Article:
Understand the complexities and nuances of the Bankruptcy Code to better advise clients and prepare for court.
By David McAfee
Companies that do business in the marijuana industry have run into a problem: they can’t get protection under the current federal bankruptcy laws.
California was the first state to make cannabis legal for certain medical conditions, and now 28 other states have followed suit. But despite the high number of states adopting medicinal—and even recreational—cannabis laws, the substance remains illegal under federal law.
This means that federal bankruptcy protections don’t apply to companies that deal with cannabis, directly or indirectly, according to legal experts who work in the field.
Certain companies are prohibited from using federal bankruptcy protections, even if they are “in compliance with state laws regulating marijuana,” Mitchell Kulick, a partner at DFMK Law, New York, told Bloomberg BNA June 19. DMFK provides legal services to clients in the cannabis industry.
“The case law is not particularly well-defined in this area, but in general, any company that derives its income from manufacturing, distributing, dispensing, or possessing marijuana is ineligible to seek relief under the Bankruptcy Code,” Kulick said.
The rule applies to companies that “touch the plant,” like growers and dispensaries, but also those that receive income from cannabis-related activities indirectly, such as landlords, he said.
The bankruptcy issue stems from the fact that the cannabis industry is relatively new, and federal laws haven’t caught up to the novel laws in many local jurisdictions, some legal professionals say.
The medical cannabis industry is “still in its formative stages in most states,” Philip C. Silverman, a senior associate at Vicente Sederberg LLC in Quincy, Mass., said. Silverman has practiced bankruptcy law for 25 years.
“There are not a significant number of cases in this area, but the prohibition thus far seems to extend from individuals whose income is derived from marijuana businesses, to businesses that directly deal in marijuana products, to ancillary entities such as landlords whose primary income is derived from marijuana sales,” Silverman told Bloomberg BNA June 15.
Because the case law for legitimate cannabis-related companies filing for bankruptcy is “fairly recent,” it’s “hard to say” what effects the prohibition has had, Silverman noted.
The prohibition on bankruptcy filings initiated by companies that deal in cannabis has harmed distressed companies in leveraged negotiations, Kulick said. It gives creditors “significant leverage over a distressed debtor,” he argued.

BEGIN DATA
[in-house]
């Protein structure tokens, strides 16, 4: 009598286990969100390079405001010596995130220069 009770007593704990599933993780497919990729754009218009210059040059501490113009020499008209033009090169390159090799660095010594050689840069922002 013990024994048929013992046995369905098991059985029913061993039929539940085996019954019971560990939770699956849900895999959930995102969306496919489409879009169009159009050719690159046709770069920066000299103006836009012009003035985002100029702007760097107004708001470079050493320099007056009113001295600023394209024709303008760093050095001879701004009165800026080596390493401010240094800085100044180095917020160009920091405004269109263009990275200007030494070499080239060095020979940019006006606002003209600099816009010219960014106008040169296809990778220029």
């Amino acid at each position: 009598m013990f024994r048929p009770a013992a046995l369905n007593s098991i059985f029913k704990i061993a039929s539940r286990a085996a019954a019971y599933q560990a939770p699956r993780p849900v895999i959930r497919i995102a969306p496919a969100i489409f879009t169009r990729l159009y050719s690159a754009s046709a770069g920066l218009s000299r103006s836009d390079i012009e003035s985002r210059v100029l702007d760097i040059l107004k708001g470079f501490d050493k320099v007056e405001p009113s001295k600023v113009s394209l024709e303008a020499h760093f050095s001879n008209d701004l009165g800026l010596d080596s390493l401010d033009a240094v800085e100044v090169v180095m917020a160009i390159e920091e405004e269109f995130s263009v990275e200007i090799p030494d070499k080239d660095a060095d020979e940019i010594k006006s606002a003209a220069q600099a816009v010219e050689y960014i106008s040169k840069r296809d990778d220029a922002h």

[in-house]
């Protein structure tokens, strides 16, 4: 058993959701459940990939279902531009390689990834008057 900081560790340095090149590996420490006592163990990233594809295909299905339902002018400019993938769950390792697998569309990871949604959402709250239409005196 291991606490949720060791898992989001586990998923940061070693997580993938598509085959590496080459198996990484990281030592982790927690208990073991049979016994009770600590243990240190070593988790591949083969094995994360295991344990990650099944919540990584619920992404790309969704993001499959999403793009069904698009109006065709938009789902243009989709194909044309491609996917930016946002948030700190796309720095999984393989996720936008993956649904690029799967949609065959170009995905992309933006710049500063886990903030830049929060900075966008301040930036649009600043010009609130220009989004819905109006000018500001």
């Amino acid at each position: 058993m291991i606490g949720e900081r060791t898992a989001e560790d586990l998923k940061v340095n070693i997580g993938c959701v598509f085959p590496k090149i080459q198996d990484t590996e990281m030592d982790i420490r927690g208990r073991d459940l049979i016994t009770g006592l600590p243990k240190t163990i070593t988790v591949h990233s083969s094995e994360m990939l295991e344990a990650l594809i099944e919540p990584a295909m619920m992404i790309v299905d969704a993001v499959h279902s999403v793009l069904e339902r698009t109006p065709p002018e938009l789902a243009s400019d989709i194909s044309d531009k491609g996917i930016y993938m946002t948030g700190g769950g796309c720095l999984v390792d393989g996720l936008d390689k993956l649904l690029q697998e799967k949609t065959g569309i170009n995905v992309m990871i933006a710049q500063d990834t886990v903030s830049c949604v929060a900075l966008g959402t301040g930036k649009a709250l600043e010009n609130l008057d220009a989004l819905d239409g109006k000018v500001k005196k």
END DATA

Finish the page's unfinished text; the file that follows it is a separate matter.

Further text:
“Bankruptcy, or the threat of bankruptcy, is a powerful bargaining chip that helps distressed companies level the playing field against aggressive creditors or rid itself of burdensome contracts,” Kulick said. “Without this threat, many creditors are able to bully distressed companies into accepting onerous or one-sided terms, and that opens up companies to predatory lenders who have designs on seizing control their operations.”
To combat this side effect, some states and localities have enacted laws to “present a counter-balance” for distressed companies operating in the marijuana market, Kulick said.
“It should come as no surprise that a marijuana company’s most valuable asset is usually its marijuana inventory, and secured creditors that do not meet the requirements to operate legal marijuana businesses under state or local laws are often prevented from seizing possession of that collateral in a foreclosure,” he said.
Though a Chapter 11 reorganization directed at rehabilitating a company while it operates would “be difficult to get through a court at this time,” a better argument could be made for a business that’s no longer operating and has previously liquidated all marijuana assets, Silverman said. In that case, the company might be able to obtain benefits of a Chapter 7 liquidation.
In the past, similar cases have been dismissed because the bankruptcy trustee would normally be expected to take control of assets, including those that are marijuana based, Silverman said.
“Courts have decided that such trustees should not be forced to take control of illegally obtained assets,” thereby arguably putting them in legal jeopardy, “due to a bankruptcy filing and therefore dismiss the case,” Silverman said. “However, the rationale would not appear to apply if all marijuana assets have been liquidated prior to the bankruptcy filing. We will have to wait and see how the courts look at the issue.”
If distressed companies that deal in cannabis can’t declare bankruptcy, what can they do?
There are a couple options, according to Christopher F. Graham of Eckert Seamans Cherin & Mellott LLC in White Plains, N.Y., who has been practicing bankruptcy and insolvency-related law since 1982.
Crumbling cannabis companies can’t utilize federal bankruptcy laws because they deal in products banned by the Controlled Substances Act, but they can “possibly liquidate under state law or use an assignment for the benefit of creditors,” Graham said.
“State law receiverships might also be used,” he told Bloomberg BNA June 15.
Kulick agreed that distressed companies still have options to liquidate their assets under state law, including assignments for the benefit of creditors.
But bankruptcy “remains an unlikely option” for marijuana businesses until there is a change in the federal law, he said.
To contact the reporter on this story: David McAfee in Los Angeles at dMcAfee@bna.com
To contact the editor responsible for this story: Jay Horowitz at JHorowitz@bna.com
Copyright © 2017 The Bureau of National Affairs, Inc. All Rights Reserved.
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